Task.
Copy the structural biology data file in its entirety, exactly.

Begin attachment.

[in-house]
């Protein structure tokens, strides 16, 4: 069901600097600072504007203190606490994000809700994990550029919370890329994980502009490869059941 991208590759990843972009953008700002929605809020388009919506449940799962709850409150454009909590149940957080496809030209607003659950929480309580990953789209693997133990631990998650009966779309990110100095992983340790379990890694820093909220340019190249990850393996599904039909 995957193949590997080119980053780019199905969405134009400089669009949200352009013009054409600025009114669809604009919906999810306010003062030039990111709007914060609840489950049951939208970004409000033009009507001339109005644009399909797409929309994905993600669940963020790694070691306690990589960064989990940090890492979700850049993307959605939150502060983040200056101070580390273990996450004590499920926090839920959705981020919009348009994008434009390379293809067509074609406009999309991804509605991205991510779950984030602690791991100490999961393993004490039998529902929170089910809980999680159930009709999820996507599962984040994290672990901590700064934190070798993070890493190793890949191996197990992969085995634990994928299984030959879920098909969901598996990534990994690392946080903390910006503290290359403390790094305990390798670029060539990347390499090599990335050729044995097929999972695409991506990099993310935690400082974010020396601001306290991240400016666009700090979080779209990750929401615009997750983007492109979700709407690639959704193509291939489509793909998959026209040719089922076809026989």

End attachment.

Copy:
[in-house]
């Protein structure tokens, strides 16, 4: 069901600097600072504007203190606490994000809700994990550029919370890329994980502009490869059941 991208590759990843972009953008700002929605809020388009919506449940799962709850409150454009909590149940957080496809030209607003659950929480309580990953789209693997133990631990998650009966779309990110100095992983340790379990890694820093909220340019190249990850393996599904039909 995957193949590997080119980053780019199905969405134009400089669009949200352009013009054409600025009114669809604009919906999810306010003062030039990111709007914060609840489950049951939208970004409000033009009507001339109005644009399909797409929309994905993600669940963020790694070691306690990589960064989990940090890492979700850049993307959605939150502060983040200056101070580390273990996450004590499920926090839920959705981020919009348009994008434009390379293809067509074609406009999309991804509605991205991510779950984030602690791991100490999961393993004490039998529902929170089910809980999680159930009709999820996507599962984040994290672990901590700064934190070798993070890493190793890949191996197990992969085995634990994928299984030959879920098909969901598996990534990994690392946080903390910006503290290359403390790094305990390798670029060539990347390499090599990335050729044995097929999972695409991506990099993310935690400082974010020396601001306290991240400016666009700090979080779209990750929401615009997750983007492109979700709407690639959704193509291939489509793909998959026209040719089922076809026989």